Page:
And ritual - once potent and meaningful - can descend into habit that is empty of meaning. Ritual can lose meaning if it's done without thought or intention. I think of the ritual of air-kiss greetings. What could be a more meaningful action than a kiss? But do it enough without meaning it and it becomes empty.
So, the ritual we’re talking about is only powerful ritual if it includes some kind of action and has symbolic meaning. That meaning needs to tended carefully - if it fades, it needs to be refreshed or the ritual discarded entirely.
Rituals need not happen over and over - there can be one-off rituals, although many rituals grow in power over time.
What rituals do we have or have we had at New Unity?
Which ones have touched you the most?
Rituals don’t need to be complicated. And rituals don’t need to be created by experts.
In the Sunday Gatherings Team, we sometimes create impromptu rituals. We might grab whatever is around us - a ball, a glass, an orange - and in just a few minutes, we’ve created rituals that speak much more powerfully than words alone could ever do.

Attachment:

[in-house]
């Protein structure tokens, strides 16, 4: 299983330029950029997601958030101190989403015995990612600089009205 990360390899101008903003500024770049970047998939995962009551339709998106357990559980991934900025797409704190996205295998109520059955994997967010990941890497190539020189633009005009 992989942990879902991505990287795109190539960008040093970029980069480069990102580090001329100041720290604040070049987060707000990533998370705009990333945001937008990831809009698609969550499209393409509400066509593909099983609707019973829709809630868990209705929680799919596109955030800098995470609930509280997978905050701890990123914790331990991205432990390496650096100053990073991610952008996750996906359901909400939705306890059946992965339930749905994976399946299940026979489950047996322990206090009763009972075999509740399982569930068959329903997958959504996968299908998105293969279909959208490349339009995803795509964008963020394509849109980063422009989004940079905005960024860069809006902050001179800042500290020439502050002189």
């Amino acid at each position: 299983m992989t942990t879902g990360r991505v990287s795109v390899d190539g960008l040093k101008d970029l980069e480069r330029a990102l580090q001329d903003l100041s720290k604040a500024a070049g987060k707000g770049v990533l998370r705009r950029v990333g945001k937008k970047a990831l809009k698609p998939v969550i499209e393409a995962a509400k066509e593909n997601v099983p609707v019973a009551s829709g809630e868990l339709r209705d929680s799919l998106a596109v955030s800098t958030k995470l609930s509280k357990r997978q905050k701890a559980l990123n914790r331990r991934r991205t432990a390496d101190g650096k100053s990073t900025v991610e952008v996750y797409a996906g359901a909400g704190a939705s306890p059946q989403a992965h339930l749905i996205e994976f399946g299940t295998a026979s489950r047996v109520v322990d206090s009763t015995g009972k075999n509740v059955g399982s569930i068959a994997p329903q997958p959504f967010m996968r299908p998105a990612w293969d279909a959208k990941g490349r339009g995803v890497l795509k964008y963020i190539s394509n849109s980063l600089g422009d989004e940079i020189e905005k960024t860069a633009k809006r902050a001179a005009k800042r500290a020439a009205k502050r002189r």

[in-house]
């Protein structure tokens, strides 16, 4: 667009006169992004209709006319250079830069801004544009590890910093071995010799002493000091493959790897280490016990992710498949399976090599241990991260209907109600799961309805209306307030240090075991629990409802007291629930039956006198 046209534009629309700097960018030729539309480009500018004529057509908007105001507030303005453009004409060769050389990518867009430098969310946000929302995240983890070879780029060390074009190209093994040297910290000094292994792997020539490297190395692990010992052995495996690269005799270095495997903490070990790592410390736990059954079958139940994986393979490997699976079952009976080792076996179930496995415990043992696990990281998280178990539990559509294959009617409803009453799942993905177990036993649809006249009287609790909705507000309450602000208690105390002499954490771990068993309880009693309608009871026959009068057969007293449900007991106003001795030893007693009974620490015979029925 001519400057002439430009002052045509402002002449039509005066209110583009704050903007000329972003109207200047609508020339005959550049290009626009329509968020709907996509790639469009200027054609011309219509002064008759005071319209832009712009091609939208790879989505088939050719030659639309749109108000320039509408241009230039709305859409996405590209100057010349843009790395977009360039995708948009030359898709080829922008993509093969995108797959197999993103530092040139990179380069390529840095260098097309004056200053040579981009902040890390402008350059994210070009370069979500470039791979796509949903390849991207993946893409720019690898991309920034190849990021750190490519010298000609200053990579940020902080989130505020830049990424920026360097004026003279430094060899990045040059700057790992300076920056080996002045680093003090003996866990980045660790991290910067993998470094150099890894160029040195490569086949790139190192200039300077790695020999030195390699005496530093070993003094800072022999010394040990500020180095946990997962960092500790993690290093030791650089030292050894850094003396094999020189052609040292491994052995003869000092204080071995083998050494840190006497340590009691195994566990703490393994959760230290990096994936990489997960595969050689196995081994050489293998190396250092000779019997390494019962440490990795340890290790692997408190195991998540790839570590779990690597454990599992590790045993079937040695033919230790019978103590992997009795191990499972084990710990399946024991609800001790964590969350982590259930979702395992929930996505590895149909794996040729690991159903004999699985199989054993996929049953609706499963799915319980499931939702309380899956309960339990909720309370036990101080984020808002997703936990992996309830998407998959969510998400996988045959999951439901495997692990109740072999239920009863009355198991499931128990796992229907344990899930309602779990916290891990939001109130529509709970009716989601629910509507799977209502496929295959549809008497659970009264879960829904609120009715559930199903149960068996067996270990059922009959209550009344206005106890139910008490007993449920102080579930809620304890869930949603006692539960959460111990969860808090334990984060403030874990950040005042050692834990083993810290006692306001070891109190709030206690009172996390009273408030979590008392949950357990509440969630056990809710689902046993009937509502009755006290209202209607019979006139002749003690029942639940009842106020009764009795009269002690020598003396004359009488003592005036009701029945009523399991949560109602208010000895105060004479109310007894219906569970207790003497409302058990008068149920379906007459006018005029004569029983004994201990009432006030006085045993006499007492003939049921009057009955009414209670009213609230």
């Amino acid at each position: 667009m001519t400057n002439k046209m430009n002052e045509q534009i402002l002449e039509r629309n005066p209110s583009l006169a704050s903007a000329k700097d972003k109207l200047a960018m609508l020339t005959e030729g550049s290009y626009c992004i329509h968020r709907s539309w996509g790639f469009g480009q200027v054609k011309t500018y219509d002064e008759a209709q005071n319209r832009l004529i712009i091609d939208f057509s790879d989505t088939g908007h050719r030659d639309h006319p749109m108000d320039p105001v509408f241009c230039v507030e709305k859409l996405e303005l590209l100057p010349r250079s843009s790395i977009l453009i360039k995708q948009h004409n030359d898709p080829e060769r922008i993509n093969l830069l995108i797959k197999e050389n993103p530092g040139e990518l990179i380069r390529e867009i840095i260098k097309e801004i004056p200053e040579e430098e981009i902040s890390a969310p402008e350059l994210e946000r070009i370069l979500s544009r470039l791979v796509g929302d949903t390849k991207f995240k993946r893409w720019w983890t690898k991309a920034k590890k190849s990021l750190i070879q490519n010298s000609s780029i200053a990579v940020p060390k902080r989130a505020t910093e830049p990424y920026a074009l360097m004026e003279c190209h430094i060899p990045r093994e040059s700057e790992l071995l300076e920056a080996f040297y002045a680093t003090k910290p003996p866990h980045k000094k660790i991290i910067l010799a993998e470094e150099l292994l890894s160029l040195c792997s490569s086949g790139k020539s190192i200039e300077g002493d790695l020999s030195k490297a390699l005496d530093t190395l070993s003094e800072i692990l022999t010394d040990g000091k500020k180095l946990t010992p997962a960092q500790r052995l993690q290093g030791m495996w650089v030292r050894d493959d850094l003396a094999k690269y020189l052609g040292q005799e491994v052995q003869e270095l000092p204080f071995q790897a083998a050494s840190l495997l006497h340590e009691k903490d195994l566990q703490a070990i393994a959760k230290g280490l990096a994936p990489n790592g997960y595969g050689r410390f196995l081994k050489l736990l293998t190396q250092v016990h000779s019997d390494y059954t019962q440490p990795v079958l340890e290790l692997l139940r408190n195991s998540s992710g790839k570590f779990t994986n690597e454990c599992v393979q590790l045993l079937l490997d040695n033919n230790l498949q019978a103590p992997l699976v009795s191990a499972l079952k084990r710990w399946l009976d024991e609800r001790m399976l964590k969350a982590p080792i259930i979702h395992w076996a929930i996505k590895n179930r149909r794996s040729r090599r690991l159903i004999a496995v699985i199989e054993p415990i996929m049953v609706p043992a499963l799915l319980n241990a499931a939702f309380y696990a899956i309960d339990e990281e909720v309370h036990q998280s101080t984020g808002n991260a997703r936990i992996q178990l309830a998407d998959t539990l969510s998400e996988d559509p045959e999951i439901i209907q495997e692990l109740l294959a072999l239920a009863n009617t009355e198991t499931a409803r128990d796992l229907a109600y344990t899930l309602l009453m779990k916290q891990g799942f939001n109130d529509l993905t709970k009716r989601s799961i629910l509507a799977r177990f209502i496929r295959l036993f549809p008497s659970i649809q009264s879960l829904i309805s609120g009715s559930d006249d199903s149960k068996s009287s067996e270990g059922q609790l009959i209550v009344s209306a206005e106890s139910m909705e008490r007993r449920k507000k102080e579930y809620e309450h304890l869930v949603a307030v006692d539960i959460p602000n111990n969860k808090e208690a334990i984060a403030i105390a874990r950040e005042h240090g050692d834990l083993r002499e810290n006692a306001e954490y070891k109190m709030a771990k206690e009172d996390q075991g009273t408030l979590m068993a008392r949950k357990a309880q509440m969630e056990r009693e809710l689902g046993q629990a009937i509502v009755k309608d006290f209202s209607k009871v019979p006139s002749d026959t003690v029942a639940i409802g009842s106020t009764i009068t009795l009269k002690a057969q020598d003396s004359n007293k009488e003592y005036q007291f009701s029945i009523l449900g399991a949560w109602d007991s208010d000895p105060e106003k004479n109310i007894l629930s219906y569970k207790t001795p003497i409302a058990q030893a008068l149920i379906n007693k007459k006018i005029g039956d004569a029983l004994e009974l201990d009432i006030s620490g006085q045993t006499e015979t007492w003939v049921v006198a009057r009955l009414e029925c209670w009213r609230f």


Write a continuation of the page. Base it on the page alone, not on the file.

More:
Now, today, I want to invite you to participate in a partially improvised ritual. You can participate by coming up and doing something or participate from where you are as an observer.
The basics of this ritual are this:
Two people will participate at a time. The first will say to the second: ‘I wish you happiness. I wish you peace.’ The second simply says thank you.
And then the 1st goes and sits down and the second becomes the first for the next person.
And there are some miscellaneous ritual supplies here. Use them however you like!
[Congregation partakes in ritual]